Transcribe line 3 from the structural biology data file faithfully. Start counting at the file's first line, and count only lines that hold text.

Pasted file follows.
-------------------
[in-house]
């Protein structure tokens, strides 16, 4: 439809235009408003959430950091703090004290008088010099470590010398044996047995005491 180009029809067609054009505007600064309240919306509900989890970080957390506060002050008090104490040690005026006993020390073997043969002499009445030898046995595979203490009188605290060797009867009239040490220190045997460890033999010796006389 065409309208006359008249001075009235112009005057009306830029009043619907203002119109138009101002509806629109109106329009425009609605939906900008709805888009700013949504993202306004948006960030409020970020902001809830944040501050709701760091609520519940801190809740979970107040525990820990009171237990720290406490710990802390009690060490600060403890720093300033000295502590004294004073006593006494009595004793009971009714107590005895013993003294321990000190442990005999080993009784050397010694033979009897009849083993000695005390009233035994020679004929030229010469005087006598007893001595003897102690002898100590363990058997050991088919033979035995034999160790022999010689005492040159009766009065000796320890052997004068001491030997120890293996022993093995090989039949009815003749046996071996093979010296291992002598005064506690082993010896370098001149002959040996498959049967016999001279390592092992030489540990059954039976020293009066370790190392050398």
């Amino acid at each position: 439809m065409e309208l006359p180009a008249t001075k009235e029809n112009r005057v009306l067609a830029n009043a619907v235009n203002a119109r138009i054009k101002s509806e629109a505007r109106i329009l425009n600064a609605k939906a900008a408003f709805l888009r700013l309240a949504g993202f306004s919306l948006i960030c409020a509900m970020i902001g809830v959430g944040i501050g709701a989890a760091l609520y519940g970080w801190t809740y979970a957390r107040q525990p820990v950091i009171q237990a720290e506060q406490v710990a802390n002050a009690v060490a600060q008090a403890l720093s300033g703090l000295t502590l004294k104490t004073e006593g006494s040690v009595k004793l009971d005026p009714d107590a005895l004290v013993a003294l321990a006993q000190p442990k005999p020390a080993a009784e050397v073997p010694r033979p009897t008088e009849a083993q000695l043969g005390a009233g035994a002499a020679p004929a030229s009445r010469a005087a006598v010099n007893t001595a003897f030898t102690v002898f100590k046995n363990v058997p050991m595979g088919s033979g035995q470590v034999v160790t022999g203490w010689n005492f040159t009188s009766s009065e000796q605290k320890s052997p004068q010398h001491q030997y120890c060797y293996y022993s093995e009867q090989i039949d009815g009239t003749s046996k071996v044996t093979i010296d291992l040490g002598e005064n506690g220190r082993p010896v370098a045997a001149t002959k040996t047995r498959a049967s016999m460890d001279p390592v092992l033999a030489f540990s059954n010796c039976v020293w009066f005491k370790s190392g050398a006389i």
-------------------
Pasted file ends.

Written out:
């Amino acid at each position: 439809m065409e309208l006359p180009a008249t001075k009235e029809n112009r005057v009306l067609a830029n009043a619907v235009n203002a119109r138009i054009k101002s509806e629109a505007r109106i329009l425009n600064a609605k939906a900008a408003f709805l888009r700013l309240a949504g993202f306004s919306l948006i960030c409020a509900m970020i902001g809830v959430g944040i501050g709701a989890a760091l609520y519940g970080w801190t809740y979970a957390r107040q525990p820990v950091i009171q237990a720290e506060q406490v710990a802390n002050a009690v060490a600060q008090a403890l720093s300033g703090l000295t502590l004294k104490t004073e006593g006494s040690v009595k004793l009971d005026p009714d107590a005895l004290v013993a003294l321990a006993q000190p442990k005999p020390a080993a009784e050397v073997p010694r033979p009897t008088e009849a083993q000695l043969g005390a009233g035994a002499a020679p004929a030229s009445r010469a005087a006598v010099n007893t001595a003897f030898t102690v002898f100590k046995n363990v058997p050991m595979g088919s033979g035995q470590v034999v160790t022999g203490w010689n005492f040159t009188s009766s009065e000796q605290k320890s052997p004068q010398h001491q030997y120890c060797y293996y022993s093995e009867q090989i039949d009815g009239t003749s046996k071996v044996t093979i010296d291992l040490g002598e005064n506690g220190r082993p010896v370098a045997a001149t002959k040996t047995r498959a049967s016999m460890d001279p390592v092992l033999a030489f540990s059954n010796c039976v020293w009066f005491k370790s190392g050398a006389i």